For years, I just assumed Martensdale St. Mary’s (IA) was a small Catholic school with stellar baseball, bolstered by a non-boundaried policy that allowed players to drive from miles away to join a successful program.
I was wrong.
In the midst of following a winning streak building off a 43-0 state championship run in 2010, I learned that it’s Martensdale-St. Marys, and that it isn’t a private school at all. It’s a consolidated school with rural boundaries that include the town of Martensdale (pop. 459*) and St. Marys (pop. 127.*). Perhaps had I bothered to note that their mascot was the “Blue Devils,” I likely could have concluded they weren’t a school of religious influence pretty quickly.
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The neighborhood wasn’t alluring in a touristy sort of way. Despite those including myself that flocked there in respect of one of the greatest Americans ever born, there were plenty of locals living a dream I would label a nightmare.
“Buy me a cheese sandwich, just one cheese sandwich,” she uttered.
I’m disappointed now that I didn’t hand her a couple dollars, instead choosing to stay part of our group and not get sidetracked by her request, or drawn into a conversation with a street vendor telling me why I should “support the neighborhood.”
The reality is he was right. I was in Atlanta to watch Illinois Wesleyan University’s men’s soccer team play in a tournament at Emory University. If you ever walk the campus of either university, you would understand that the word “privileged” isn’t a far stretch from the imagination.
I’m not suggesting the “silver spoon” variety. I know many of the parents that send their children to these schools are reliant upon financial aid, student loans and work study. I have been both a student and a parent reliant upon such assistance myself.
(Nyesville, Indiana) – Nyesville, Indiana was once an active coal mining area. Located in west-central Indiana not far from the Illinois border, the area today is more noted for the annual Covered Bridge Festival that includes stops in nearby Rockville.
I wouldn’t call it a tourist destination. I made trips on consecutive weekends to a town that no longer exists, but although there is no real town of Nyesville anymore, it maintains one clear claim to fame – the childhood home of Chicago Cubs Hall of Fame pitcher Mordecai Peter Centennial “Three Finger” Brown.
If you are not familiar with Mordecai Brown, he pitched in the Major Leagues from 1903 to 1916. He was noted for having an exceptional curve ball, deceptive fastball and a change up that benefitted from the unusual spin he was able to put on the ball as a result of a childhood farm accident that left him without portions of two of his fingers. This accident also occurred in Nyesville. The odd spin made the curve so effective that Ty Cobb reportedly said it was “the most devasting pitch I ever faced.” Brown was ultimately elected to the Baseball Hall of Fame in 1949, despite his less than auspicious beginning.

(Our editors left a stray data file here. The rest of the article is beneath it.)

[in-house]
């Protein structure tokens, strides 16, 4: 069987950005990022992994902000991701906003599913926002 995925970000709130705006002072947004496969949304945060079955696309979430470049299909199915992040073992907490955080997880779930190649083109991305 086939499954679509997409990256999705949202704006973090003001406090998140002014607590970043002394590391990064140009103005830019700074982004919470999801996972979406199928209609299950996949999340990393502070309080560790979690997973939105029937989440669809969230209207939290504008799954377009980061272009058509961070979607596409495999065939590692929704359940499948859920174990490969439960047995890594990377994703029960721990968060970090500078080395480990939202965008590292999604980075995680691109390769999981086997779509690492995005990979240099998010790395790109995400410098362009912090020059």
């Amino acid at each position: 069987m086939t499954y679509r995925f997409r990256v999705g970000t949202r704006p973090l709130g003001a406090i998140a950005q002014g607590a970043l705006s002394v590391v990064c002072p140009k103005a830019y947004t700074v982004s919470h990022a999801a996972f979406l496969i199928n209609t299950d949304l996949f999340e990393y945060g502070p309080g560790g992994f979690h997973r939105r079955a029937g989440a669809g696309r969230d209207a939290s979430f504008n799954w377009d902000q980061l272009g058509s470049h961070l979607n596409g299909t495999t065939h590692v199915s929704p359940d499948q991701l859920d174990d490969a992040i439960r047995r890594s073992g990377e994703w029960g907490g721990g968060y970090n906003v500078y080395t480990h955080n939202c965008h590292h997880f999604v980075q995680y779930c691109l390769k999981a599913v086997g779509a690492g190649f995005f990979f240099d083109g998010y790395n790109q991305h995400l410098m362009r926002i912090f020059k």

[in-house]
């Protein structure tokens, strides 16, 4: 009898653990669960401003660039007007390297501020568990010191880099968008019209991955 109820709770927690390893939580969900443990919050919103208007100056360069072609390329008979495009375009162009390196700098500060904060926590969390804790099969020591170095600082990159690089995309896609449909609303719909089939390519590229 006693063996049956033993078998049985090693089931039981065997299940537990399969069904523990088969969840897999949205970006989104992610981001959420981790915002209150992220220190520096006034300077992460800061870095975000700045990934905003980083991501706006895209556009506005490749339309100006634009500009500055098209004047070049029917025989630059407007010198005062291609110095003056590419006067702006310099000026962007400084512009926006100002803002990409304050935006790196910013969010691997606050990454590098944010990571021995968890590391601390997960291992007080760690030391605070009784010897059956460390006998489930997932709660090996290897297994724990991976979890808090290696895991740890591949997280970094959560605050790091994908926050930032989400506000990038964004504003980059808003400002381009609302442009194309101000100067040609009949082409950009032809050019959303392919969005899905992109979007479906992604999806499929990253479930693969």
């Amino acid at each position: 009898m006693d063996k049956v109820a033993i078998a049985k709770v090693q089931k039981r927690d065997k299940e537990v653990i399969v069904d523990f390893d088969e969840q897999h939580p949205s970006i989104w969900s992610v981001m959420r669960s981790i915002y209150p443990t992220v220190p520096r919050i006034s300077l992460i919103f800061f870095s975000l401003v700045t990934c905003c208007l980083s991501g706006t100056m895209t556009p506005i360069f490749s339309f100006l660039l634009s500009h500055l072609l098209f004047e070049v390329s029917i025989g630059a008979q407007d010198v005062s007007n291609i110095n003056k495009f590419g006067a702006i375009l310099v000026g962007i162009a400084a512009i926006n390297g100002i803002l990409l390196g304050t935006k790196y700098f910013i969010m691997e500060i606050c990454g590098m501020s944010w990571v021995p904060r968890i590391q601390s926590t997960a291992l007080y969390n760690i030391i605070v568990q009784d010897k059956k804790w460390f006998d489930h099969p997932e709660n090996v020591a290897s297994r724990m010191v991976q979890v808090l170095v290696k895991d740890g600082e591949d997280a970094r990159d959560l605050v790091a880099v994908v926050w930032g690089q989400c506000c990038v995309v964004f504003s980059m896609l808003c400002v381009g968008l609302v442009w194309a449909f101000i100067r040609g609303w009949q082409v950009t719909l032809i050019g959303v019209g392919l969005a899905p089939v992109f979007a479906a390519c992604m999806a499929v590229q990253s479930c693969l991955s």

(Solon, Iowa) – A chain link fence sits just beyond second base. There was a time years ago when that barrier was a temporary snow fence, erected in the fall to keep football fans from entering the stadium anywhere other than the main gate.
Just beyond that fence is a set of bleachers for the visiting team’s fans, most eventually witnessing defeat as the home team has won three consecutive state football championships.
This is the view I see from the catcher’s perch, looking out on the old baseball field.
A forgotten stepchild of a facility, this field was nothing but a seasonal accommodation for a sport that was sparsely attended in the summertime, when school was out and the lake waters were warm and inviting. The infield was exclusive to baseball, but once you ran beyond the dirt you were on the football field, a shared patch of grass that gave the baseball field odd dimensions, yet still lit up the June and July nights with the sound of optimistic cheers and batted balls.
The biggest obstacle was the weather. The frequent storms that postponed the National Junior College Athletic Association Division II national softball tournament held locally seemed strong and frequent enough to consider cancelling the trip. But the enticement of seeing the first ever game played by the new local minor league baseball franchise set the journey in motion.
We drove through storms as we headed east towards Danville and the Indiana state line.
We drove through storms as we headed south towards Evansville and the home of Evansville Otters.
And about fifty miles from our destination, the sky cleared and we continued onward towards a perfect night for baseball.